Wet Abrasive Blasting: The Future of Surface Preparation and the Effects it Has on Steel

From JPCL, March 2020

By Joshua Bell and Casey McCartney, Tnemec Company, Inc.

With more stringent silica regulations being enforced in the coatings industry, the use of wet abrasive blasting is becoming more prevalent. The authors investigate the viability of wet abrasive blasting compared to dry abrasive blasting and explore the use of additives, in tandem with wet abrasive blasting standards, to remove soluble salts, inhibit flash rusting and avoid impacting the performance of applied coating systems....

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Comment from Michael Beitzel, (3/19/2020, 12:00 PM)

Interesting study and I agree that slurry abrasive blasting with additives provides more benefits than dry abrasive blasting. However to be fair I am not aware that it is standard practice to dry abrasive blast then to pressure wash. The pressure washing typically occurs prior to dry abrasive blasting and wonder what impact that may have had on the results. I would be curious to see the level of flash rusting of Group 11 without washing.

Comment from Jacob Falbo, (4/6/2020, 1:29 PM)

I agree. This is an interesting article on a timely subject. Protection from silicosis and other particulate dangers is, and will be, of the utmost importance. Forgive me if this is a naive question but, what are typical medias used for water blasting? Is normal sand the primary media since it is cost effect and the slurry reduces airborne dangers? I work primarily in abrasives and surface prep and am interested to learn more about this process.

Comment from Charles Hibberd , (4/9/2020, 3:12 PM)

I found most common media used in water blasting is garnet or crushed glass, if a media is not clean and has dust the sand in the pot will tend to make mud and become a problem. One of the alternative ways to wet blast is to get a system where the pot has dry media just like a regular blaster but introduces the water by injection it into the air stream after the sand leaves the pot. There is a company offering this alternative technology. I have done a lot of blasting with the slurry system mentioned in this article. One of the disadvantages of blasting with this system is if you are in a confined space the water and water vapour can become overwhelming and there is no way to reduce the ratio of water to media mix. I am about to try the injection system because it appears that one would be able to reduce the quantity of water if needed.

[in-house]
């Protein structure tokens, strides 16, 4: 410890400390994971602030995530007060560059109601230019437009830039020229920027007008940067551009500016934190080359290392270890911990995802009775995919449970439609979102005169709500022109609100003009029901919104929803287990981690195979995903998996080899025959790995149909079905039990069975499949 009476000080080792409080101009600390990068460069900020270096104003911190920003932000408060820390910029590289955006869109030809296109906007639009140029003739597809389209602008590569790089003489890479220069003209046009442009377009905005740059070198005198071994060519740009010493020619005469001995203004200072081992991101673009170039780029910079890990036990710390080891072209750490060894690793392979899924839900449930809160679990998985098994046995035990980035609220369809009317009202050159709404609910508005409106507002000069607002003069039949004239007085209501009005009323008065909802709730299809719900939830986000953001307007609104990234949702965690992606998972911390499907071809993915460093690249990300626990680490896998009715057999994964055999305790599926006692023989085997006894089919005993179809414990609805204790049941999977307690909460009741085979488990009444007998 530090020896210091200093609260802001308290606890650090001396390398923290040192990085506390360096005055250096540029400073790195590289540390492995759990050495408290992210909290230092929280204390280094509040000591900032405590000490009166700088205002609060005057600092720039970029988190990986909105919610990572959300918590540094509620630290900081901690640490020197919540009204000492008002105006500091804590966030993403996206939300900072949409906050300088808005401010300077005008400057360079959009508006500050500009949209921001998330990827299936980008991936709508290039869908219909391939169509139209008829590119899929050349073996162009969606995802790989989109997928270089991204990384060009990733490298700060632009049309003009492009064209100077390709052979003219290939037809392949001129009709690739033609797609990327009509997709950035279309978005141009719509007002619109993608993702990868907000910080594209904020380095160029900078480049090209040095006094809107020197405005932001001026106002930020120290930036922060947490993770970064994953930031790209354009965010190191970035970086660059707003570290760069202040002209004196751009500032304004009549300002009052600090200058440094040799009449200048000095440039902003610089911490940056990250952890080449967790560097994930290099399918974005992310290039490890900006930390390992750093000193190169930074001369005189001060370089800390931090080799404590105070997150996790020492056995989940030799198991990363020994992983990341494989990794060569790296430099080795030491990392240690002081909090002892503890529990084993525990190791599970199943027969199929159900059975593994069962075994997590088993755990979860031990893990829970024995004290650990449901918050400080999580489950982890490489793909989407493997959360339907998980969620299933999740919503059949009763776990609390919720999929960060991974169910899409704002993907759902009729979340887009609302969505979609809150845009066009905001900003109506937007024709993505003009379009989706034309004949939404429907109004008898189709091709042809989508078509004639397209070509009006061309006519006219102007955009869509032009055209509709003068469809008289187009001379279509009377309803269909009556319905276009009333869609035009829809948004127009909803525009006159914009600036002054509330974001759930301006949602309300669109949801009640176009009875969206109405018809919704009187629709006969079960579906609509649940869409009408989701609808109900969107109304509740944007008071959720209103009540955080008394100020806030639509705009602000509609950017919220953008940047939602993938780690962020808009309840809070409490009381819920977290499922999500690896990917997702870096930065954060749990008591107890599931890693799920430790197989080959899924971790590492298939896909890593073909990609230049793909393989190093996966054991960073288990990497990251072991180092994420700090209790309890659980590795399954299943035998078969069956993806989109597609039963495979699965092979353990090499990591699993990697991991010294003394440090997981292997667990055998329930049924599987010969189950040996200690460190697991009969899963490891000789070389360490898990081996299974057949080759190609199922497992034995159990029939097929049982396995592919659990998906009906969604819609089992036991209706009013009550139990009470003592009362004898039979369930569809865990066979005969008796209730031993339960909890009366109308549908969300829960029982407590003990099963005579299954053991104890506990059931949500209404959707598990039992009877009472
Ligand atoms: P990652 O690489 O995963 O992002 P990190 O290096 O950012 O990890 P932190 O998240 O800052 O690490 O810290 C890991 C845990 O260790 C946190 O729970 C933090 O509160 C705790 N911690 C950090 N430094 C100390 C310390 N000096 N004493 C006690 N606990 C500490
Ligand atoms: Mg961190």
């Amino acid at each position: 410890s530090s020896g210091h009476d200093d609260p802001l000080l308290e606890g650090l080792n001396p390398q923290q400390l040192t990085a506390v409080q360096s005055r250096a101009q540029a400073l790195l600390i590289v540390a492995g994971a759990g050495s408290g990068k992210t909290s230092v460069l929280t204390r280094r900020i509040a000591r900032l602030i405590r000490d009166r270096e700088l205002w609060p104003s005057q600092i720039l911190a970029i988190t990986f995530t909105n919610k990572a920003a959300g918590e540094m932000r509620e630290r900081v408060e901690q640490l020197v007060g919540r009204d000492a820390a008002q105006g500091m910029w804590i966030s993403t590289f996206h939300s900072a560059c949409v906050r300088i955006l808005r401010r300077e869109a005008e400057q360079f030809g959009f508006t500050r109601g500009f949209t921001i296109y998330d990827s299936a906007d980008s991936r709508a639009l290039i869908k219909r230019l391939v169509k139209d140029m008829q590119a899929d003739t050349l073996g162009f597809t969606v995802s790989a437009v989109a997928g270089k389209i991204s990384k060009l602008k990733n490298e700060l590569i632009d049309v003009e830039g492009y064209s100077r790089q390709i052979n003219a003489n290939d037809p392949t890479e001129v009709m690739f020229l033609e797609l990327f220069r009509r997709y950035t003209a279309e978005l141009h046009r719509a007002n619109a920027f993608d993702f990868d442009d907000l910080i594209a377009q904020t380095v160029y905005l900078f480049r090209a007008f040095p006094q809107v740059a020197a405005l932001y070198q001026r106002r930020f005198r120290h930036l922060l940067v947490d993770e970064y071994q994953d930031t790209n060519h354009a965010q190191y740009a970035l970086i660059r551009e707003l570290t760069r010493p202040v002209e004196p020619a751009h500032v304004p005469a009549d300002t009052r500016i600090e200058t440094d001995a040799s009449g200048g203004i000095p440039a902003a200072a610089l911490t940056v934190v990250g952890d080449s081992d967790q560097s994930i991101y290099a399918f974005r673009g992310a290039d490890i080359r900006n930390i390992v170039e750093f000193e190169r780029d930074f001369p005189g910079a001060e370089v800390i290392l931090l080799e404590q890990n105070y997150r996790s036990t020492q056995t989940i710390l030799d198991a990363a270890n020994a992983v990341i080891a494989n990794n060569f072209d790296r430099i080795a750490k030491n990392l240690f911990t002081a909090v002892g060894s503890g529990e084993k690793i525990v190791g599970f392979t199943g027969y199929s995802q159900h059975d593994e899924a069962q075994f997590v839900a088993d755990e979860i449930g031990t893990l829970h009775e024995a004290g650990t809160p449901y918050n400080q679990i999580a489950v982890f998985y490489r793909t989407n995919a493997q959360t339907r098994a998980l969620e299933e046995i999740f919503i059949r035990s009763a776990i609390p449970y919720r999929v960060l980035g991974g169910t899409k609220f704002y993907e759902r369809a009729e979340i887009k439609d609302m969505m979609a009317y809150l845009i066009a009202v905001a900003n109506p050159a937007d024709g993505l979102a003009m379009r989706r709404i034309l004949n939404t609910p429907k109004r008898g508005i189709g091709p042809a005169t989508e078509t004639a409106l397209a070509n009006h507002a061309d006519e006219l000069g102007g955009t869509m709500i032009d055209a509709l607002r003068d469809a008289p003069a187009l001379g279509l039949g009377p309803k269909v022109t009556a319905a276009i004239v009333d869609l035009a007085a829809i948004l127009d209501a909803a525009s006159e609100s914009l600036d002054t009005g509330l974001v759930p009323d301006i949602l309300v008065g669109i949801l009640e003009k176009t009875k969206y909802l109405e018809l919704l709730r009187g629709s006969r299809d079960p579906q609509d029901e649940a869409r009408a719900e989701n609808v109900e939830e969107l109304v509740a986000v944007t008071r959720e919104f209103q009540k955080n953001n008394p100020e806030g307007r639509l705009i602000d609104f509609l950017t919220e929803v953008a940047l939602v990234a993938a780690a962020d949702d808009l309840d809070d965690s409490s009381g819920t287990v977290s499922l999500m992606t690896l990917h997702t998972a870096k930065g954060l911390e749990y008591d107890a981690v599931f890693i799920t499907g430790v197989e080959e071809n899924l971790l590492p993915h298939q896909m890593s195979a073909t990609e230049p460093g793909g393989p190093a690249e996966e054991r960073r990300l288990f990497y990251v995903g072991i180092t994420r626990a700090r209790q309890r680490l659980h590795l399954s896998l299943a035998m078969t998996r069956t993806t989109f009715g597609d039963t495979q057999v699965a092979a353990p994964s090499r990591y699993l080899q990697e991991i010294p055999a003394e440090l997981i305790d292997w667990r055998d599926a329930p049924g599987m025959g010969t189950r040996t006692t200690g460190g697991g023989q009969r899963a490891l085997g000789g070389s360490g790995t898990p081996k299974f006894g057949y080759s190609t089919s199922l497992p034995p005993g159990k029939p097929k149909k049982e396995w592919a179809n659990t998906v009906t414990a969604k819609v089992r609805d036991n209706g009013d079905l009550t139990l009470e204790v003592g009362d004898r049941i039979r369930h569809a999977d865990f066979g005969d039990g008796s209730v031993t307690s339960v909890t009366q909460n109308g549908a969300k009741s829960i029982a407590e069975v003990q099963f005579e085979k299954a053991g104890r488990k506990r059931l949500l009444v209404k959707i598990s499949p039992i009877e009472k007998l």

Comment from Lydia Frenzel, (4/11/2020, 2:57 PM)

Why did the authors wash after dry abrasive blasting? Let's keep it simple. Keep the experimental parameters close to each other. The Wet abrasive blast typically requires a wash down of the particles. To make a valid comparison, the authors washed the dry abrasive plates so that the "flash rust" would be about the same and so that they wouldn't get into an argument about the quantity of residual salts with "rust back". That is, they used the same procedures on each series 1) blast 2) wash. The "in the works" wet abrasive blast cleaning GUIDE is being circulated amongst SSPC and NACE members. It describes 4 distinct systems.

Comment from Michael Beitzel, (5/11/2020, 7:20 PM)

Lydia thanks for your response. Let me say that I am a proponent of wet abrasive blasting and believe that it should be considered as a reasonable engineering control to limit worker and environmental lead exposures when removing lead based paint. I have been since the mid 1990"s in the attached article in the JPCL. I was just pointing out that the study in question does not compare practical practices that could undermine the conclusions regarding the potential benefits of wet abrasive blasting. I would be interested assisting n the guide development you refer to. https://www.paintsquare.com/library/articles/Slurry_Blasting_with_Lead_Stablizer_Tested.pdf

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